Ray’s approach to this material is more eccentric than in any of his previous films, and his view of the modern world is also more ambivalent. Oscillating between existential despair and explosions of fiery passion, tradition and progress, the importance of the individual and the importance of the community, the film presents the American frontier as both a battleground for these irresolvable contradictions and a scorched, wind-swept landscape of the unconscious mind. This unforgiving Arizona cattle town is the last stop, both literally and figuratively, for Ray’s brokenhearted characters on a road that leads nowhere. Film scholars have long been attracted to this Republic Pictures Western as an anti-McCarthyist allegory, the way critic Michael Wilmington read it in an early American essay on the film, but they have also expanded this interpretation to wrestle with its “dialogue between containment and excess,” its “representations of gender,” and its mode of “feminist camp.” The documentary The Celluloid Closet (1995) by Rob Epstein and Jeffrey Friedman also suggests a coded lesbian subtext. Yet, as the missing link between They Live By Night and Party Girl, it can also be read as a transhistorical vision of the American outlaw at its most primal and mythic, created out of the earth and driven to its most rebellious extremes under xenophobic persecution and mob rule.
Vienna is the main representative of the “outlaw culture” in the film, a saloonkeeper planning to build a train depot on her property at the opposition of the local cattlemen, led by the psychotic, sexually repressed rancher Emma Small (Mercedes McCambridge). When Emma’s brother dies in a stagecoach robbery, she wrongfully blames the crime on a silver miner known as “The Dancin’ Kid” (Scott Brady), a regular at the saloon who loves Vienna. Emma presumes Vienna guilty by association and, allying herself with lawman John McIvers (Ward Bond), she gives Vienna and the Kid’s crew twenty-four hours to get out of town (leaving Vienna’s property free for the takeover). Meanwhile, Vienna has hired her former lover Johnny “Guitar” Logan, a gunslinger-turned-guitar player, for protection from the townsfolk. The film attributes Emma’s fascist “witch-hunt” to her envy over Vienna’s relationship with the Kid, but it hints at Emma’s fear over her sexual attraction to the Kid as much as her displaced queer desire for Vienna. Donned in cowboy “drag,” Vienna hardly conforms to normative standards of femininity herself. “Never seen a woman who was more like a man,” one male character says, “she looks like one, acts like one, and sometimes makes me feel like I’m not.” Vienna and Emma invert the gendered expectations of the Western, as Johnny and McIvers become increasingly passive and supporting characters, only to stand on the sidelines in the climactic showdown between these two self-made, strong-willed women.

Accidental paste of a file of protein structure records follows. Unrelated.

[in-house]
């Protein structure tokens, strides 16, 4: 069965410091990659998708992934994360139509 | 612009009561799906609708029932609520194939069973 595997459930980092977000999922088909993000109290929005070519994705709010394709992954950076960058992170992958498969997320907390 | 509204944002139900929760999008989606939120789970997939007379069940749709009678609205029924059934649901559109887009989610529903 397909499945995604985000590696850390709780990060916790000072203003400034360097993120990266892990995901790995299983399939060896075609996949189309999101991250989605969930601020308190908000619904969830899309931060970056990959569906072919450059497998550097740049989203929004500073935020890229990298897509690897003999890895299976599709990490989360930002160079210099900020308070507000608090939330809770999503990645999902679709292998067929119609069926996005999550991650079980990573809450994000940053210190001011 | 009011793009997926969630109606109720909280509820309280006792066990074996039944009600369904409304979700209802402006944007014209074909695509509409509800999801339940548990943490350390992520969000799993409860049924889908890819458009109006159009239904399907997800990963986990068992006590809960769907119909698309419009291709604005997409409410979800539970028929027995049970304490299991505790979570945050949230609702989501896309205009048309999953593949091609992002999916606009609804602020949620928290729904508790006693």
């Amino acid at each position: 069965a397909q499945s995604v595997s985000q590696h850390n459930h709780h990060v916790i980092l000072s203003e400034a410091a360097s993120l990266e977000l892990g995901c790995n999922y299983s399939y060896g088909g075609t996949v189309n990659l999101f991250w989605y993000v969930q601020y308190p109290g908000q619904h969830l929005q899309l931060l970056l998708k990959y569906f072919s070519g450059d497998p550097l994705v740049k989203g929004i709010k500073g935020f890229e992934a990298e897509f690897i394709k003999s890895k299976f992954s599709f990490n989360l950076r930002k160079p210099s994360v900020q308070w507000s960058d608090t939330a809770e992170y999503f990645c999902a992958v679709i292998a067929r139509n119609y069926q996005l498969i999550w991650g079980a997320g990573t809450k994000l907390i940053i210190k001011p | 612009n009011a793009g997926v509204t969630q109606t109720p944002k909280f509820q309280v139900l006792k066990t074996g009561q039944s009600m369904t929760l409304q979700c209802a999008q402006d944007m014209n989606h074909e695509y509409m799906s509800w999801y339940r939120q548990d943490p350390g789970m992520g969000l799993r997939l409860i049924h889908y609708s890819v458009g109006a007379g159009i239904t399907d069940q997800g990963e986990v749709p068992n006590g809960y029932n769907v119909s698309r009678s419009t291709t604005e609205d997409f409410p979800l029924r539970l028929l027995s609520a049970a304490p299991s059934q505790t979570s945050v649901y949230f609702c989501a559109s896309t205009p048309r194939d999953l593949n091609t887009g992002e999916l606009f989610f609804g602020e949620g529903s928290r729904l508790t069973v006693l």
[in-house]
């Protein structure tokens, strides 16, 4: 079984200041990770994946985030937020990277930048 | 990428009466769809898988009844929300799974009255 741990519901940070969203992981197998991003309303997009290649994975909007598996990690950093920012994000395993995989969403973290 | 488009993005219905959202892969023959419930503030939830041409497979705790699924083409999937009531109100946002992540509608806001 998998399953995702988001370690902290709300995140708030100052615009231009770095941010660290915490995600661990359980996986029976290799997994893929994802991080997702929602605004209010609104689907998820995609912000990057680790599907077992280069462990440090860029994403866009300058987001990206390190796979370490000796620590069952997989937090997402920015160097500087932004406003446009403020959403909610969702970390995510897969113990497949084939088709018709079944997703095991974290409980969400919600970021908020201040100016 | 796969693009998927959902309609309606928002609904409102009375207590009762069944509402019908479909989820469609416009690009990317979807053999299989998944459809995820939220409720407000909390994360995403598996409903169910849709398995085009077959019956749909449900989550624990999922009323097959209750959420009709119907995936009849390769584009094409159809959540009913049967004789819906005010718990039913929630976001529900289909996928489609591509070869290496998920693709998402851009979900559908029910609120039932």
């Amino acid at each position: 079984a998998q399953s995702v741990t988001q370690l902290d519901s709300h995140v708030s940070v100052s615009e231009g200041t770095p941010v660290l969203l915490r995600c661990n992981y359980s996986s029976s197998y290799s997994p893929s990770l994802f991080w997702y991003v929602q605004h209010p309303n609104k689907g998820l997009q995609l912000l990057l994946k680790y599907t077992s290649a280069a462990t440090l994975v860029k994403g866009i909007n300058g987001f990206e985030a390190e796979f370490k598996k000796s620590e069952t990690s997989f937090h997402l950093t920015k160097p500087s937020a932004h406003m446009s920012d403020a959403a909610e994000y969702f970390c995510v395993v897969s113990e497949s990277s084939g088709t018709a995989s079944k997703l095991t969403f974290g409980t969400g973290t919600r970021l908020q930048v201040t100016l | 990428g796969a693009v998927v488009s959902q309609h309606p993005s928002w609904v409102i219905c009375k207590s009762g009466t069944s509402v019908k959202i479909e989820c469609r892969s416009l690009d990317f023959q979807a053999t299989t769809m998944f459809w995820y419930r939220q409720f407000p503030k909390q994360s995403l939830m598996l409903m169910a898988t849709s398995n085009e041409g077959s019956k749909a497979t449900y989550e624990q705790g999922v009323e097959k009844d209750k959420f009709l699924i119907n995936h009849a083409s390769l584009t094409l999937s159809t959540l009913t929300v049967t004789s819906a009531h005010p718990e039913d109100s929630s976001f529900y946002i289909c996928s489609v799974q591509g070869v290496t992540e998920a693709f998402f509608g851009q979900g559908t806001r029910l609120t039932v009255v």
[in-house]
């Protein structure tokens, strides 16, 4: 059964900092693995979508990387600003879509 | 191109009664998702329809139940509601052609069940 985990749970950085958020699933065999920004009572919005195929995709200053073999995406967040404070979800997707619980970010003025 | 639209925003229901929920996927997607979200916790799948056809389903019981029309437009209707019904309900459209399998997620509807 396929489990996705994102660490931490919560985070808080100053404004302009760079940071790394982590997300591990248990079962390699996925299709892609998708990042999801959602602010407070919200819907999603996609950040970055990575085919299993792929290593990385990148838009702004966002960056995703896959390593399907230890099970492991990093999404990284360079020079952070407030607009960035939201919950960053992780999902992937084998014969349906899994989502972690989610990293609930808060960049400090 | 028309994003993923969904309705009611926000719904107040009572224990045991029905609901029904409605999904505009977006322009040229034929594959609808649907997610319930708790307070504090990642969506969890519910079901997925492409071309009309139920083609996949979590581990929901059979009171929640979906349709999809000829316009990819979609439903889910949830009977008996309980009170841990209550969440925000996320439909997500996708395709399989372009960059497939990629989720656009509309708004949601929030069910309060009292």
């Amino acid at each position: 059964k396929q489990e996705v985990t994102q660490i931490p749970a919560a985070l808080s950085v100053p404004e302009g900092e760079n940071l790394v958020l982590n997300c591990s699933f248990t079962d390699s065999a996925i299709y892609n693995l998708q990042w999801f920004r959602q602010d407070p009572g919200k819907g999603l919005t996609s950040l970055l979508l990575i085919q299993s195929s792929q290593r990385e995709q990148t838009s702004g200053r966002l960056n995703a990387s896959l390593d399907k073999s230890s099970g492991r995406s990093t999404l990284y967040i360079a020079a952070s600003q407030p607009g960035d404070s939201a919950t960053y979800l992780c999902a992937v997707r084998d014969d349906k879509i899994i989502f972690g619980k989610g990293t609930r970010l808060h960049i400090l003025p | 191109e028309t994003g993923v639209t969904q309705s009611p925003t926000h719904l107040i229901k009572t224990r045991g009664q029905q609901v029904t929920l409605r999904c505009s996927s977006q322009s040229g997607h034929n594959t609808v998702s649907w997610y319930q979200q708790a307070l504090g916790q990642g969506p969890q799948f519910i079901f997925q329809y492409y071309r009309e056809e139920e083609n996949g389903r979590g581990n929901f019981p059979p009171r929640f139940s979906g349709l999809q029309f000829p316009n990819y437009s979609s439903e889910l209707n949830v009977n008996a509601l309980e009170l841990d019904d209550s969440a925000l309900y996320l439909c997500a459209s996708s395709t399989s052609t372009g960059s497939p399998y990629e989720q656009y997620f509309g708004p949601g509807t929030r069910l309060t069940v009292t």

Crawford and McCambridge reportedly clashed on the set of the film, fueling the antagonism of their characters, who become dark reflections of each other. With her broad shoulders, gash mouth, and thick eyebrows above large, penetrating eyes, the chiseled Crawford dominates over the more diminutive McCambridge, whose mousy squeak provides an almost comic contrast to Crawford’s flinty voice. Sexually liberated and assertive, Vienna is the modern double to Emma’s Puritanical virgin. Vienna and Emma have joined forces with male companions who share the same first name, Johnny Logan (played by a known liberal) and John McIvers (played by a known conservative), while the Kid stands in the middle of their personal war, essentially nothing more than a catalyst for the film’s action (a “dancer,” he both desires to be looked at by one woman, but is the object of another’s gaze). As the saloon owner, Vienna also plays den mother to her dealers at gambling tables and her loyal bartender (John Carradine), as well as to the Kid and his rag-tag crew of silver miners, Bart (Ernest Borgnine), Corey (Royal Dano), and Turkey (Ben Cooper). The leader of a faceless posse, Emma is a hatemonger for a town of cattlemen who behave like cattle. At one point, Vienna appears in a blazing white dress juxtaposed against Emma’s black funeral clothes, reversing the genre’s traditional color-codings of law/white and outlaw/black. The mirroring of Vienna and Emma reveals the fine line between the film’s “outlaw” and “official culture,” and the fanatical extremes that the status quo will take to fortify and naturalize this arbitrary distinction in the name of law and order. Vienna’s rebellion is basically standing up for her right to run a legal business and build on her property, while Johnny simply wants to enjoy “a smoke and a cup of coffee” as the saloon’s laconic guitar player.